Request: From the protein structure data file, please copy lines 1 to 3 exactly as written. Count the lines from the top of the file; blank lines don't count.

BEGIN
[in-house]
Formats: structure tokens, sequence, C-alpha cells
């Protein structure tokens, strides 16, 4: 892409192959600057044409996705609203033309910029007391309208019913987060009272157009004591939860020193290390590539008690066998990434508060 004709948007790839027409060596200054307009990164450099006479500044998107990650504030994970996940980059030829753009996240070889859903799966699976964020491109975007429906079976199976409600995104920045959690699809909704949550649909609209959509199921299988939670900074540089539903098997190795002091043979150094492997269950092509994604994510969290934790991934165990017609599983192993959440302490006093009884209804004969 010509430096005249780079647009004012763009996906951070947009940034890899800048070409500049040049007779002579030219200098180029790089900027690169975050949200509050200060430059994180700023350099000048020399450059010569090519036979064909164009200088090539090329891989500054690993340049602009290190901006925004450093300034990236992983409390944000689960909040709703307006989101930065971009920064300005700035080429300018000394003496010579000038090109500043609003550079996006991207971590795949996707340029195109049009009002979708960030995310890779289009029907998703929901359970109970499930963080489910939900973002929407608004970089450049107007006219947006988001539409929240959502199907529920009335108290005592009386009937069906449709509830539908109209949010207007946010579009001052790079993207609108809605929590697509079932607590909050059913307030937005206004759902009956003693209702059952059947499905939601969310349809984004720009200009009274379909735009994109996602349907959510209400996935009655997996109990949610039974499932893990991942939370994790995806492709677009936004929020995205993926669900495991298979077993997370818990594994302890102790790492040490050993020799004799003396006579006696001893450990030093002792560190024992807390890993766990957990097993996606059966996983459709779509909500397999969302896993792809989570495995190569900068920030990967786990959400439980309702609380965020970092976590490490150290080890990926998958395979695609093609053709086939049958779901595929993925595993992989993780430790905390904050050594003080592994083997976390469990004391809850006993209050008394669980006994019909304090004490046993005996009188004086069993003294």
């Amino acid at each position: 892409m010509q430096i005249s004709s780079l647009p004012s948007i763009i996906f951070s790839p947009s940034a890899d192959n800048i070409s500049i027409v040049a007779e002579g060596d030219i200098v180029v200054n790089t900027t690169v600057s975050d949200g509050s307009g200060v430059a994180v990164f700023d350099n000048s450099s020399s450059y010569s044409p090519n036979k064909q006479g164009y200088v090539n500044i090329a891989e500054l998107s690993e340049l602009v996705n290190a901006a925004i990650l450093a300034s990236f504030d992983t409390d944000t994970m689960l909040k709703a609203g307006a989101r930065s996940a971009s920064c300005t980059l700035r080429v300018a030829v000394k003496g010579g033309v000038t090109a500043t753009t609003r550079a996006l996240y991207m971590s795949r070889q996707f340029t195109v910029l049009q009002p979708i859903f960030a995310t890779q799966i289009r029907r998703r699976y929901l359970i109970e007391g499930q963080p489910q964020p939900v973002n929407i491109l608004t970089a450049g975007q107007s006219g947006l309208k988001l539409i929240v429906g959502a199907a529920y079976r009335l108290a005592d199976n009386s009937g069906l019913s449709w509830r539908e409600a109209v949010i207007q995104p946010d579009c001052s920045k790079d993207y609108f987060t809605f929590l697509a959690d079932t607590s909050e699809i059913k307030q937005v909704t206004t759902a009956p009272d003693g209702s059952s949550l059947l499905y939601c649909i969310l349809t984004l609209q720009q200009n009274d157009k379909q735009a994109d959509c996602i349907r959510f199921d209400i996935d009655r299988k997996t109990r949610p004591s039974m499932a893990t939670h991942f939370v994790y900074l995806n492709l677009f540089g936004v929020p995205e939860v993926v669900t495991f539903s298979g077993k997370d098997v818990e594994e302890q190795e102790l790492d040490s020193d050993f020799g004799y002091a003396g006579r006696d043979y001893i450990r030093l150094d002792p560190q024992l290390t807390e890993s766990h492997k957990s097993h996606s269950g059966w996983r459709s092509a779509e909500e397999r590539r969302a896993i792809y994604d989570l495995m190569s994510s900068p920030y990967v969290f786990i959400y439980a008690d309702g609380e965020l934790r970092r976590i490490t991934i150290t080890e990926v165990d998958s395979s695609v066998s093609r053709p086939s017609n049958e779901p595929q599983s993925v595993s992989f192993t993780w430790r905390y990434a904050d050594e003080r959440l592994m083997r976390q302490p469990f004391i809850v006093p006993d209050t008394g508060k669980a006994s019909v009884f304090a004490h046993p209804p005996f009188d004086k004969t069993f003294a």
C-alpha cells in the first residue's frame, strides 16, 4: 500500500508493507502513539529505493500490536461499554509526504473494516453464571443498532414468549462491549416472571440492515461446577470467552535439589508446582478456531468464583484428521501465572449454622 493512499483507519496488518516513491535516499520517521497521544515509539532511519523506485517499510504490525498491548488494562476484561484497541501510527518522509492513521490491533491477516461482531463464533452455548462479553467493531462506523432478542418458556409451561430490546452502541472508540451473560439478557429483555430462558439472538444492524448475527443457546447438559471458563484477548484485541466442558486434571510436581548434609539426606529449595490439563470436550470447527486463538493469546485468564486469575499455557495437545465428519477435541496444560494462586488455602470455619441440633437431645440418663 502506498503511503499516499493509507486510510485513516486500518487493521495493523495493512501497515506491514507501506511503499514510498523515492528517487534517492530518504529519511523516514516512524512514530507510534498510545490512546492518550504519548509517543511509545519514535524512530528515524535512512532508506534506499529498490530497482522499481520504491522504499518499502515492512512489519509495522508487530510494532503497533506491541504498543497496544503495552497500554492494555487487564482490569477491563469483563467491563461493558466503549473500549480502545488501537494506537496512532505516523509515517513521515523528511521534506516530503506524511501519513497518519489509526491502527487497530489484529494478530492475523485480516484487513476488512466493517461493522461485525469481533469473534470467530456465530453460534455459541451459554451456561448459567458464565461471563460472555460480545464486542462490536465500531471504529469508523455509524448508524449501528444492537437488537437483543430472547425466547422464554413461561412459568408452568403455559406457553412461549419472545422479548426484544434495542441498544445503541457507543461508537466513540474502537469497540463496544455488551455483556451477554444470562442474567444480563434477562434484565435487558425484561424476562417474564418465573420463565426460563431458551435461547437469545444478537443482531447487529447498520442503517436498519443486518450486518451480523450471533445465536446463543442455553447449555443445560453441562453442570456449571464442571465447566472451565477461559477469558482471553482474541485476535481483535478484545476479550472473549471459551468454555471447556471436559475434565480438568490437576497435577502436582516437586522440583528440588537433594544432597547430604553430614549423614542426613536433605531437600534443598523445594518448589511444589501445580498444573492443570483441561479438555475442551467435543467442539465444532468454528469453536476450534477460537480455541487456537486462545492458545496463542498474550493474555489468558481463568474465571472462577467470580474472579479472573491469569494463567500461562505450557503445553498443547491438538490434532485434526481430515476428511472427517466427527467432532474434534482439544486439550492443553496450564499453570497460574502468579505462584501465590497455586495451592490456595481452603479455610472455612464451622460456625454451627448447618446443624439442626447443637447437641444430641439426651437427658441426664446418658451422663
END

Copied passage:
[in-house]
Formats: structure tokens, sequence, C-alpha cells
């Protein structure tokens, strides 16, 4: 892409192959600057044409996705609203033309910029007391309208019913987060009272157009004591939860020193290390590539008690066998990434508060 004709948007790839027409060596200054307009990164450099006479500044998107990650504030994970996940980059030829753009996240070889859903799966699976964020491109975007429906079976199976409600995104920045959690699809909704949550649909609209959509199921299988939670900074540089539903098997190795002091043979150094492997269950092509994604994510969290934790991934165990017609599983192993959440302490006093009884209804004969 010509430096005249780079647009004012763009996906951070947009940034890899800048070409500049040049007779002579030219200098180029790089900027690169975050949200509050200060430059994180700023350099000048020399450059010569090519036979064909164009200088090539090329891989500054690993340049602009290190901006925004450093300034990236992983409390944000689960909040709703307006989101930065971009920064300005700035080429300018000394003496010579000038090109500043609003550079996006991207971590795949996707340029195109049009009002979708960030995310890779289009029907998703929901359970109970499930963080489910939900973002929407608004970089450049107007006219947006988001539409929240959502199907529920009335108290005592009386009937069906449709509830539908109209949010207007946010579009001052790079993207609108809605929590697509079932607590909050059913307030937005206004759902009956003693209702059952059947499905939601969310349809984004720009200009009274379909735009994109996602349907959510209400996935009655997996109990949610039974499932893990991942939370994790995806492709677009936004929020995205993926669900495991298979077993997370818990594994302890102790790492040490050993020799004799003396006579006696001893450990030093002792560190024992807390890993766990957990097993996606059966996983459709779509909500397999969302896993792809989570495995190569900068920030990967786990959400439980309702609380965020970092976590490490150290080890990926998958395979695609093609053709086939049958779901595929993925595993992989993780430790905390904050050594003080592994083997976390469990004391809850006993209050008394669980006994019909304090004490046993005996009188004086069993003294």